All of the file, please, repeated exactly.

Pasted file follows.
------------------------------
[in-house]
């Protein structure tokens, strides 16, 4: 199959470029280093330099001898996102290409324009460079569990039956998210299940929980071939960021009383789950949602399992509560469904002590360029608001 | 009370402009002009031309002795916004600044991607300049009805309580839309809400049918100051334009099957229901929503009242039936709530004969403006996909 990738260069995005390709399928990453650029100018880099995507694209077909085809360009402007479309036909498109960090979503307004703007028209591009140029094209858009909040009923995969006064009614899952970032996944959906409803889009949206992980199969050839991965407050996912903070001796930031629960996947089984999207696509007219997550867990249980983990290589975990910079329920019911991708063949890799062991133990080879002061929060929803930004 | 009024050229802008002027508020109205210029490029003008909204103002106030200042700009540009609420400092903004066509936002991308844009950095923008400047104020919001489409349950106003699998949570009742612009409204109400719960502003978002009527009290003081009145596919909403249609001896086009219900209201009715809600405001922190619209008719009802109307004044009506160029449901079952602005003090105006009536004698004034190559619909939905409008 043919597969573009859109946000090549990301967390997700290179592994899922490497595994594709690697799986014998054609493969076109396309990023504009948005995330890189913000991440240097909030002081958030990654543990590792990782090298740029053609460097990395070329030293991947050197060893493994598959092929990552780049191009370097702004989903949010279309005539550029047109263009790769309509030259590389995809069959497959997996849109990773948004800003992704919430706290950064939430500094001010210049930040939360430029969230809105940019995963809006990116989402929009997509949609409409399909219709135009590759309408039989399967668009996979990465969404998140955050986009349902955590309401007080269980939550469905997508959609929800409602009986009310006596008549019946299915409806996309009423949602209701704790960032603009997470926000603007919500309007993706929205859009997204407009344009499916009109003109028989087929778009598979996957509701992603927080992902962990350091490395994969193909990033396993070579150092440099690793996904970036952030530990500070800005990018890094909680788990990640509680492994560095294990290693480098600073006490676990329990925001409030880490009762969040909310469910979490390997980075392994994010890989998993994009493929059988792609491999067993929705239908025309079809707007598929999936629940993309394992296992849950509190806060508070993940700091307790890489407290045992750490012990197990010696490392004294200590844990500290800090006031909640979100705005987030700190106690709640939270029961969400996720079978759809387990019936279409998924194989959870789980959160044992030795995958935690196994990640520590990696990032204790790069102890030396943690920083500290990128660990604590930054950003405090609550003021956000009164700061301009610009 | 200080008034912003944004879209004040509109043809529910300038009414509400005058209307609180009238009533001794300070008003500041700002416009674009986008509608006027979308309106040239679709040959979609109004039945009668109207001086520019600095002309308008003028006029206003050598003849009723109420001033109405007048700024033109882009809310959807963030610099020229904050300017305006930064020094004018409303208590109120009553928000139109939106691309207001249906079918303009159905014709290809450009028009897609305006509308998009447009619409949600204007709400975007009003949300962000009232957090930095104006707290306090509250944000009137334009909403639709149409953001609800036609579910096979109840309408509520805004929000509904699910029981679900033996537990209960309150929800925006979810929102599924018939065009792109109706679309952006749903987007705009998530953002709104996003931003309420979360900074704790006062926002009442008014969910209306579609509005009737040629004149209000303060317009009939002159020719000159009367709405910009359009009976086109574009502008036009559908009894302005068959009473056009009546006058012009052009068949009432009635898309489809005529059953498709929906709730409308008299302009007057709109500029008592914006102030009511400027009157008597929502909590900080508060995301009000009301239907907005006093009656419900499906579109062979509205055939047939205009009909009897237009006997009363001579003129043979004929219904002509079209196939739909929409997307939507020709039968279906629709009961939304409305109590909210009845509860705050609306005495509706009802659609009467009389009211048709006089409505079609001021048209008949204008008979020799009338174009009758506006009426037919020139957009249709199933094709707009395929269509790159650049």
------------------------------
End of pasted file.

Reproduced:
[in-house]
């Protein structure tokens, strides 16, 4: 199959470029280093330099001898996102290409324009460079569990039956998210299940929980071939960021009383789950949602399992509560469904002590360029608001 | 009370402009002009031309002795916004600044991607300049009805309580839309809400049918100051334009099957229901929503009242039936709530004969403006996909 990738260069995005390709399928990453650029100018880099995507694209077909085809360009402007479309036909498109960090979503307004703007028209591009140029094209858009909040009923995969006064009614899952970032996944959906409803889009949206992980199969050839991965407050996912903070001796930031629960996947089984999207696509007219997550867990249980983990290589975990910079329920019911991708063949890799062991133990080879002061929060929803930004 | 009024050229802008002027508020109205210029490029003008909204103002106030200042700009540009609420400092903004066509936002991308844009950095923008400047104020919001489409349950106003699998949570009742612009409204109400719960502003978002009527009290003081009145596919909403249609001896086009219900209201009715809600405001922190619209008719009802109307004044009506160029449901079952602005003090105006009536004698004034190559619909939905409008 043919597969573009859109946000090549990301967390997700290179592994899922490497595994594709690697799986014998054609493969076109396309990023504009948005995330890189913000991440240097909030002081958030990654543990590792990782090298740029053609460097990395070329030293991947050197060893493994598959092929990552780049191009370097702004989903949010279309005539550029047109263009790769309509030259590389995809069959497959997996849109990773948004800003992704919430706290950064939430500094001010210049930040939360430029969230809105940019995963809006990116989402929009997509949609409409399909219709135009590759309408039989399967668009996979990465969404998140955050986009349902955590309401007080269980939550469905997508959609929800409602009986009310006596008549019946299915409806996309009423949602209701704790960032603009997470926000603007919500309007993706929205859009997204407009344009499916009109003109028989087929778009598979996957509701992603927080992902962990350091490395994969193909990033396993070579150092440099690793996904970036952030530990500070800005990018890094909680788990990640509680492994560095294990290693480098600073006490676990329990925001409030880490009762969040909310469910979490390997980075392994994010890989998993994009493929059988792609491999067993929705239908025309079809707007598929999936629940993309394992296992849950509190806060508070993940700091307790890489407290045992750490012990197990010696490392004294200590844990500290800090006031909640979100705005987030700190106690709640939270029961969400996720079978759809387990019936279409998924194989959870789980959160044992030795995958935690196994990640520590990696990032204790790069102890030396943690920083500290990128660990604590930054950003405090609550003021956000009164700061301009610009 | 200080008034912003944004879209004040509109043809529910300038009414509400005058209307609180009238009533001794300070008003500041700002416009674009986008509608006027979308309106040239679709040959979609109004039945009668109207001086520019600095002309308008003028006029206003050598003849009723109420001033109405007048700024033109882009809310959807963030610099020229904050300017305006930064020094004018409303208590109120009553928000139109939106691309207001249906079918303009159905014709290809450009028009897609305006509308998009447009619409949600204007709400975007009003949300962000009232957090930095104006707290306090509250944000009137334009909403639709149409953001609800036609579910096979109840309408509520805004929000509904699910029981679900033996537990209960309150929800925006979810929102599924018939065009792109109706679309952006749903987007705009998530953002709104996003931003309420979360900074704790006062926002009442008014969910209306579609509005009737040629004149209000303060317009009939002159020719000159009367709405910009359009009976086109574009502008036009559908009894302005068959009473056009009546006058012009052009068949009432009635898309489809005529059953498709929906709730409308008299302009007057709109500029008592914006102030009511400027009157008597929502909590900080508060995301009000009301239907907005006093009656419900499906579109062979509205055939047939205009009909009897237009006997009363001579003129043979004929219904002509079209196939739909929409997307939507020709039968279906629709009961939304409305109590909210009845509860705050609306005495509706009802659609009467009389009211048709006089409505079609001021048209008949204008008979020799009338174009009758506006009426037919020139957009249709199933094709707009395929269509790159650049």